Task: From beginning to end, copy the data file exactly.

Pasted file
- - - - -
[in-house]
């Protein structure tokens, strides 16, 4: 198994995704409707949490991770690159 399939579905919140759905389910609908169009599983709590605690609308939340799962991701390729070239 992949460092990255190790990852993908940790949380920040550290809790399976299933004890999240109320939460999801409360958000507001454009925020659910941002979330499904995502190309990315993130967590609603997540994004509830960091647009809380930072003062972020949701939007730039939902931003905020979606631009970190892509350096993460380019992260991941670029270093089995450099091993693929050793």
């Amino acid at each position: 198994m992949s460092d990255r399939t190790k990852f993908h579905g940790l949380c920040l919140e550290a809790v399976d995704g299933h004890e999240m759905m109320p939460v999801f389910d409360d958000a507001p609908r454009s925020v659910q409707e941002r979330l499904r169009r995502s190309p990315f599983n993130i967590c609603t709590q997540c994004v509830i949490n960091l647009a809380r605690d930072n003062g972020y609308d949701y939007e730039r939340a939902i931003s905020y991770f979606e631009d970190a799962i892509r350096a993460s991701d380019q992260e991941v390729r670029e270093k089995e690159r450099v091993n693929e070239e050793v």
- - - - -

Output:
[in-house]
């Protein structure tokens, strides 16, 4: 198994995704409707949490991770690159 399939579905919140759905389910609908169009599983709590605690609308939340799962991701390729070239 992949460092990255190790990852993908940790949380920040550290809790399976299933004890999240109320939460999801409360958000507001454009925020659910941002979330499904995502190309990315993130967590609603997540994004509830960091647009809380930072003062972020949701939007730039939902931003905020979606631009970190892509350096993460380019992260991941670029270093089995450099091993693929050793």
């Amino acid at each position: 198994m992949s460092d990255r399939t190790k990852f993908h579905g940790l949380c920040l919140e550290a809790v399976d995704g299933h004890e999240m759905m109320p939460v999801f389910d409360d958000a507001p609908r454009s925020v659910q409707e941002r979330l499904r169009r995502s190309p990315f599983n993130i967590c609603t709590q997540c994004v509830i949490n960091l647009a809380r605690d930072n003062g972020y609308d949701y939007e730039r939340a939902i931003s905020y991770f979606e631009d970190a799962i892509r350096a993460s991701d380019q992260e991941v390729r670029e270093k089995e690159r450099v091993n693929e070239e050793v």